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Definition: Utilitarianism

How do we know when our decision is right or wrong? Is there a way to see the consequences even before the decision takes place? Utilitarianism, a concept in normative ethics, word coined by the philosophers Jeremy Bentham and John Stuart Mill, is a theory in which a decision is right if the person who took the decision and people who are affected by it are happy, and wrong if it causes pain and displeasure otherwise. This theory also states that, happiness and pleasure are the only outcomes of a decision that are valued and whereas outcomes like pain and sorrow are devalued. It is determined by its contribution to overall utility by maximum number of individuals.


There were many criticisms to this theory, many stating that emotions like pleasure, happiness cannot be measured or valued literally, among different individuals. They also argued about the duration a decision would yield into an action and consequences to occur. Faced with such criticisms, Utilitarians defended that the best estimates of the consequences or predictions based on the previous past experiences are more than enough to conclude.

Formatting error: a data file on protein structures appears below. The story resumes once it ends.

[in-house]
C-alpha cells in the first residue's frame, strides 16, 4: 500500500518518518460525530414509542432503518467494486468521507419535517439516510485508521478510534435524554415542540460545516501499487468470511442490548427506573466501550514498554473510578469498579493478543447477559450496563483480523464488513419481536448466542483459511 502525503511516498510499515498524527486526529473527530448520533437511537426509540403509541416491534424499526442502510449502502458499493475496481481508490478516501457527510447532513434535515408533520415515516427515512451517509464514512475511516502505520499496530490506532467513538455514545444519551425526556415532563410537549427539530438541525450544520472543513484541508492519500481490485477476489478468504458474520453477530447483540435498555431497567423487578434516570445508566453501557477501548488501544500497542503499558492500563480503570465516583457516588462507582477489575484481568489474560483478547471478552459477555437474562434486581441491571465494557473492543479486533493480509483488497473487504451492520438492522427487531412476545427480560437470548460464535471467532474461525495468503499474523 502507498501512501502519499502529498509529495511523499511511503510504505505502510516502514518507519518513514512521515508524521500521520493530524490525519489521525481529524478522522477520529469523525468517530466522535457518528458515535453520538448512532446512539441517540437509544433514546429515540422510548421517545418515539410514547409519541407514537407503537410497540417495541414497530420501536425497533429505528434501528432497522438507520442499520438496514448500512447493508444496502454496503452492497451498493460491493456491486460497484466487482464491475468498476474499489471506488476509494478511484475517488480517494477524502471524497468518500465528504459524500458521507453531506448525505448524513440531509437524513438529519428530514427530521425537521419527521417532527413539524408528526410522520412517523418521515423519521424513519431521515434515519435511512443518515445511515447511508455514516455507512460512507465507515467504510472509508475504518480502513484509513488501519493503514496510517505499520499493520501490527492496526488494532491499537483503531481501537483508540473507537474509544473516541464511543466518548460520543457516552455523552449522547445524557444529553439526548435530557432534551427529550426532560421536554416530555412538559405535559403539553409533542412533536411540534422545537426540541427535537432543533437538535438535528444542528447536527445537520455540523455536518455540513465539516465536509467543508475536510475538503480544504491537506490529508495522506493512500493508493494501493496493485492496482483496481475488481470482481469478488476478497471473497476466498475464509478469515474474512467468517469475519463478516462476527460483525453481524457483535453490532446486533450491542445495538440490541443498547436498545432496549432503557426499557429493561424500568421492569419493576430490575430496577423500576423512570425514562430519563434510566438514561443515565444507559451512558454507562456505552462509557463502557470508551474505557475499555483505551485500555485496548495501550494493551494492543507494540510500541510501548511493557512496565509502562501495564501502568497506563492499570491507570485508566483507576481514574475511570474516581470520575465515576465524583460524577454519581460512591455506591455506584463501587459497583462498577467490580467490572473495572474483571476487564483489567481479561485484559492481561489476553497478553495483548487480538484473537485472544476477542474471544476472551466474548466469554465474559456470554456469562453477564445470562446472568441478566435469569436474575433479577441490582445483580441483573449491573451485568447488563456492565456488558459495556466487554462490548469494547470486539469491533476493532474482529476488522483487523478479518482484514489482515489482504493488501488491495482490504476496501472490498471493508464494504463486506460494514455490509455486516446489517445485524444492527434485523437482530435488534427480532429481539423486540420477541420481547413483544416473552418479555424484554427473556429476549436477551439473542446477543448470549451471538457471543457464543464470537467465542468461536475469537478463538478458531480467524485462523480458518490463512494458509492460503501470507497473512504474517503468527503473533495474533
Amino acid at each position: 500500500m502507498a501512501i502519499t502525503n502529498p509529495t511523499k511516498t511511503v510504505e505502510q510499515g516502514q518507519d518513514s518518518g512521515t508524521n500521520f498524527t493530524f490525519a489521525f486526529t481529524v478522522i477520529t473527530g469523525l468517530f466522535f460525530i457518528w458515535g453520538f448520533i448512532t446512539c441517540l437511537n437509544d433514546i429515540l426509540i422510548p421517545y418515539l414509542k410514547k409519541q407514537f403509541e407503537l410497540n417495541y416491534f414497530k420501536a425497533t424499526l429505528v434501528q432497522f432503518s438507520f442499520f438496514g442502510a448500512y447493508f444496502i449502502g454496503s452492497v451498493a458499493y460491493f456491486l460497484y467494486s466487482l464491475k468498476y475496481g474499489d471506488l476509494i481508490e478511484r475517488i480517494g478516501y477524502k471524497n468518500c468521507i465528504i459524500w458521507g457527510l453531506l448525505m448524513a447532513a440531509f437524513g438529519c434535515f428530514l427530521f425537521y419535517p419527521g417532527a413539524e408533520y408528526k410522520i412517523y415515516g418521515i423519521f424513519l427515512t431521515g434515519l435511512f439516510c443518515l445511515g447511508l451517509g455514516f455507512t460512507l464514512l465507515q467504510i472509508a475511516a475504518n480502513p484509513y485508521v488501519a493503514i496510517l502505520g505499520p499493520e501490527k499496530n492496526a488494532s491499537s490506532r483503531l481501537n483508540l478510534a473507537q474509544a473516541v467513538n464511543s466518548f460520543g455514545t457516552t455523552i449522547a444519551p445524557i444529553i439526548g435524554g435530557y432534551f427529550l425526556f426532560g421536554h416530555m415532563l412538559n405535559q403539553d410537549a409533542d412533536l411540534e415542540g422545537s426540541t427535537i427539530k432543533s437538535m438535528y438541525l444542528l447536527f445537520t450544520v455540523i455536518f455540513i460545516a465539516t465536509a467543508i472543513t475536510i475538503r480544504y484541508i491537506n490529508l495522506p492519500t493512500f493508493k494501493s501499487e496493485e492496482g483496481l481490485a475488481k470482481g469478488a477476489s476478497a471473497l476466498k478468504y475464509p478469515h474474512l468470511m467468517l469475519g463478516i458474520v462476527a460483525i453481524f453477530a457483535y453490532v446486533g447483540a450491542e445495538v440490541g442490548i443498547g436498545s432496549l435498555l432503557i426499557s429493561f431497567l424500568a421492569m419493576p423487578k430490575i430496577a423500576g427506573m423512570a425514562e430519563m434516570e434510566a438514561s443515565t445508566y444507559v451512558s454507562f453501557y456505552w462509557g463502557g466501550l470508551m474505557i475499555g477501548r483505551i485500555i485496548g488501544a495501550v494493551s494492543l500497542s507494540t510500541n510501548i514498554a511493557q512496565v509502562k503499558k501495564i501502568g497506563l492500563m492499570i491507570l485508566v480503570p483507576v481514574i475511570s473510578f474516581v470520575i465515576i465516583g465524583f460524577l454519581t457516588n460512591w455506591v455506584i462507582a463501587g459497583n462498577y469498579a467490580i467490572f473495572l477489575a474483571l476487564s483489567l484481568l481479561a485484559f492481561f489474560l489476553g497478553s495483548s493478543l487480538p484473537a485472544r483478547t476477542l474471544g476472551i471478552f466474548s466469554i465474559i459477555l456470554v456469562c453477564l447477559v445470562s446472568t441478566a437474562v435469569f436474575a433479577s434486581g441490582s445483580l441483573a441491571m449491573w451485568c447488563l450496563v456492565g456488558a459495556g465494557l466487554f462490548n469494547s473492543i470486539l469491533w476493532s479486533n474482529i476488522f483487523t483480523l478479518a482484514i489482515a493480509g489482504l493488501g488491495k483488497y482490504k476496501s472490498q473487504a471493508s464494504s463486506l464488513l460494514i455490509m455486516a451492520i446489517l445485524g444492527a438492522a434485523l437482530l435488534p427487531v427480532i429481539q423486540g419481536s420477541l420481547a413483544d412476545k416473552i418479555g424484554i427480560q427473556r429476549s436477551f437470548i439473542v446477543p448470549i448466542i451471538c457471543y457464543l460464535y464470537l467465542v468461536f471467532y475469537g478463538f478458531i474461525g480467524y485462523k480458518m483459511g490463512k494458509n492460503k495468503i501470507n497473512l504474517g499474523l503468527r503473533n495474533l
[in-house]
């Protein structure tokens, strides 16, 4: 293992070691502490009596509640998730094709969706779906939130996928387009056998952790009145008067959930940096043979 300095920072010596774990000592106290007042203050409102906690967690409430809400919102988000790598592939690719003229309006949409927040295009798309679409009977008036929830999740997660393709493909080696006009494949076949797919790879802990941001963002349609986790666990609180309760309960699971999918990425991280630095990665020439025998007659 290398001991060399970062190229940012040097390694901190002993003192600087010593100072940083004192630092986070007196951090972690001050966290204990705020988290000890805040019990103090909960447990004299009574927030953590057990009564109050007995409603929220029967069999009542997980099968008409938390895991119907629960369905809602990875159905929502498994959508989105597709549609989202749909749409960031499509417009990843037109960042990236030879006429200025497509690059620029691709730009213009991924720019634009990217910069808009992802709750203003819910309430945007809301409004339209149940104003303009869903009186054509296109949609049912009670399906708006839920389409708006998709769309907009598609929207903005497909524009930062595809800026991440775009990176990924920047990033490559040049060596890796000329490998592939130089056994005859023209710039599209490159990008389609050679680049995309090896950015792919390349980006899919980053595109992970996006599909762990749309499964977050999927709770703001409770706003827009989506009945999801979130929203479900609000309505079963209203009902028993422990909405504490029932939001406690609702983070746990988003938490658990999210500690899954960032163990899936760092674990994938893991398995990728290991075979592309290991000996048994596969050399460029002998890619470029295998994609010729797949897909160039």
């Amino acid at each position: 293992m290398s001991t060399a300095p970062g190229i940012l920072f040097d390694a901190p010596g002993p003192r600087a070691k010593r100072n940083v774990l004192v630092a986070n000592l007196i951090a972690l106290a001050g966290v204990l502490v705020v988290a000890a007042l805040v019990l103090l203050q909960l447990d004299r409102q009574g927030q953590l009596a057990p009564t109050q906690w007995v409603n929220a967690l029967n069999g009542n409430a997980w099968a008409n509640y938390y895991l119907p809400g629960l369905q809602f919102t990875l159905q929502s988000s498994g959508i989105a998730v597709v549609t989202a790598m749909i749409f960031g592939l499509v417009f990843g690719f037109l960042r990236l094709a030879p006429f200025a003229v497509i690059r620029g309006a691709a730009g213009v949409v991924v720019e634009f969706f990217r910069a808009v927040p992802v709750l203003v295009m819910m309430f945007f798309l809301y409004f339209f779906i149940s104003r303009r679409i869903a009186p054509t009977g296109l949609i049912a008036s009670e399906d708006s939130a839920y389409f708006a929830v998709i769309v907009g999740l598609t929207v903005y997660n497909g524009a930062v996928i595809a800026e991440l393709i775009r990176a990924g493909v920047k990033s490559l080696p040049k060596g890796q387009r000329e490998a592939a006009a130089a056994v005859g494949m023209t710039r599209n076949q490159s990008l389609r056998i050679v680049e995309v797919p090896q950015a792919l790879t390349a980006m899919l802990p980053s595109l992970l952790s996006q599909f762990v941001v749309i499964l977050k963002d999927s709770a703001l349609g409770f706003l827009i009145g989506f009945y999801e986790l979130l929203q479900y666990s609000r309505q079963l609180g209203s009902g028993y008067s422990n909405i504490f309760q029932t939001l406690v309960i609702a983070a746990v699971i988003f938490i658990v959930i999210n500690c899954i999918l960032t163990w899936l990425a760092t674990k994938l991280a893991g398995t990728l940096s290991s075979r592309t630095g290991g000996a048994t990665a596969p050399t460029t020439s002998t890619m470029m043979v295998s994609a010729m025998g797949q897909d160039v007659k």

There are two types of utilitarianism, Act Utilitarianism and Rule Utilitarianism. Act Utilitarianism is applied to each alternative, given number of choices to choose from in a particular situation. The best and the maximum utility is then defined as the right act. This is suitable only for particular actions. Rule Utilitarianism is applied to rules to check their validity. If people continued to stick to the promise of the rule, abiding by the rule, it is defined as right and if they go against the rule and break promises, it is considered wrong.



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